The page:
The impact of the pandemic on revenues has been felt across the entire golf travel sector over the last 18 months, but few destinations have been affected more keenly than at the Home of Golf, St Andrews, with many businesses in the Scottish town relying almost entirely on golf tourism for their income.
While local golfers have still been able to play, and courses have been able to rely on a steady flow of membership renewals and green fee income from domestic golfers, the hotel sector has been especially hard hit, with millions of pounds worth of bookings from overseas visitors all but drying up before the most recent easing of restrictions.
The Old Course Hotel, one of the most iconic golf hotels in the world, has been particularly hard hit, with revenues at the venue, which overlooks the Old Course, having fallen by more than £14 million in 2020, with continued losses into 2021.
According to a report published in The Courier, revenues dropped by 63% on 2019 figures, while turnover fell from £22.7 million to £8.3m for the year ending December 31, 2020. Old Course Limited, which also operates the Duke’s golf course in the Fife town, made a pre-tax loss of £7.1m for 2020, compared with a pre-tax profit of £233,000 in 2019.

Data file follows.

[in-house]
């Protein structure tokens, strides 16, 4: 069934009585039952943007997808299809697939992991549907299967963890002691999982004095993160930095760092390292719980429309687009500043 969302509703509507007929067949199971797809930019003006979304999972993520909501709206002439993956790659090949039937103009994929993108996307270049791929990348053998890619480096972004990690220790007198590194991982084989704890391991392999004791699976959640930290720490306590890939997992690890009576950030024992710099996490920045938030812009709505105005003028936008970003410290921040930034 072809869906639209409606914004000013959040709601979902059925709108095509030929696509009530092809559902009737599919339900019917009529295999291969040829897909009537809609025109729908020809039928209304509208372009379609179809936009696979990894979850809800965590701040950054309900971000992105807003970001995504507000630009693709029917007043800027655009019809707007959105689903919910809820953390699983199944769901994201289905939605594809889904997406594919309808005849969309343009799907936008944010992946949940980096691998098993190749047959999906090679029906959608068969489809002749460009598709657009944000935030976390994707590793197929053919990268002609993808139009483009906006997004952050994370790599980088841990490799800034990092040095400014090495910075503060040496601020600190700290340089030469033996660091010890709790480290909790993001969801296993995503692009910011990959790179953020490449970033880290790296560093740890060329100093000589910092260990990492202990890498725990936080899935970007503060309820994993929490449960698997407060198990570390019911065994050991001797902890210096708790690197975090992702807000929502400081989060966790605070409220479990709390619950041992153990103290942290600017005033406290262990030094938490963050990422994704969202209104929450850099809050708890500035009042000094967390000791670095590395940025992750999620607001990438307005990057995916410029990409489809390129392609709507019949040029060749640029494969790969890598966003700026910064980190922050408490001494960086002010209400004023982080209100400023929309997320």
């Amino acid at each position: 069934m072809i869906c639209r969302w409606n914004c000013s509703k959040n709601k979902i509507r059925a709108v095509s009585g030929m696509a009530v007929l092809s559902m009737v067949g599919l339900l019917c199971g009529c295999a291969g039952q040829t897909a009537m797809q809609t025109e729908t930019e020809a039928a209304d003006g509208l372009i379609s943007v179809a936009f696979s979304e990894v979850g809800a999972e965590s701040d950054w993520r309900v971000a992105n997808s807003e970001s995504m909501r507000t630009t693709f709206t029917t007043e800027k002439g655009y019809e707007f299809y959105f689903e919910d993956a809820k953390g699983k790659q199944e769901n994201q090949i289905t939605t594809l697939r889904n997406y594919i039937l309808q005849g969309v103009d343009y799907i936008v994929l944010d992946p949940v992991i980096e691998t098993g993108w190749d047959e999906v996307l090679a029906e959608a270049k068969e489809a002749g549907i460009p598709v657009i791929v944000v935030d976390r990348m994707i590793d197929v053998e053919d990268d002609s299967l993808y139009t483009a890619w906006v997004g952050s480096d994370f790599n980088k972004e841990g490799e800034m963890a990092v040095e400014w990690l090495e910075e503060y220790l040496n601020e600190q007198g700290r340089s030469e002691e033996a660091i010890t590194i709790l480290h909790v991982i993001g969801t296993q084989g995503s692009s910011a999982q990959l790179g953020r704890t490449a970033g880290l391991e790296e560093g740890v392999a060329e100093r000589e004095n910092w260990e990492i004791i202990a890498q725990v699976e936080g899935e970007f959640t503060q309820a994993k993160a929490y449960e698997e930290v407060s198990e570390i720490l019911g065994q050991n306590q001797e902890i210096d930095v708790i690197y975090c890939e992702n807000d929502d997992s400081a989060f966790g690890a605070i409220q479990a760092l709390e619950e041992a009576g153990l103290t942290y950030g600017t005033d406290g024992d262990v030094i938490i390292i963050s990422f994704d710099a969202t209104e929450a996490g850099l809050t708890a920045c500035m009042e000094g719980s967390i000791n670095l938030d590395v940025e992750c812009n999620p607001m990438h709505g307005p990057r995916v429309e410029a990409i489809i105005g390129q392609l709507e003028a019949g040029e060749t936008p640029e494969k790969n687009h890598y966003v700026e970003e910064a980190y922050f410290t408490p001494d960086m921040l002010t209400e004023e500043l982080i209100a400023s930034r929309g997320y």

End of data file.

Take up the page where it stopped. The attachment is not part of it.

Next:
The number of staff working at the venue fell from 455 in 2019 to 382, with a drop of 77 staff in hotel operations. The wage bill also fell by just over £1m from upwards of £6.7m in 2019 to £5.6m for the reporting period.
A spokesperson for the hotel said: “Our 2020 accounts reflect a difficult year through a global pandemic and where we have made a considerable investment into expanding and improving the hotel.”
The hotel is currently undergoing a multi-million pound makeover, which includes the introduction of a penthouse and new guest rooms. An additional restaurant and bar will also be formed, as well as refurbished events spaces.
Herb Kohler, CEO of Kohler Co, which owns 99.8% of Old Course Ltd, said: “Due to global uncertainty surrounding the UK’s exit from the EU, as well as Covid-19, the directors recognise potential risk in the recruitment and retention of casual staff in 2021 and beyond. The weakening pound presents a risk of increased costs to the company, but could also stimulate overseas tourist numbers visiting the UK.”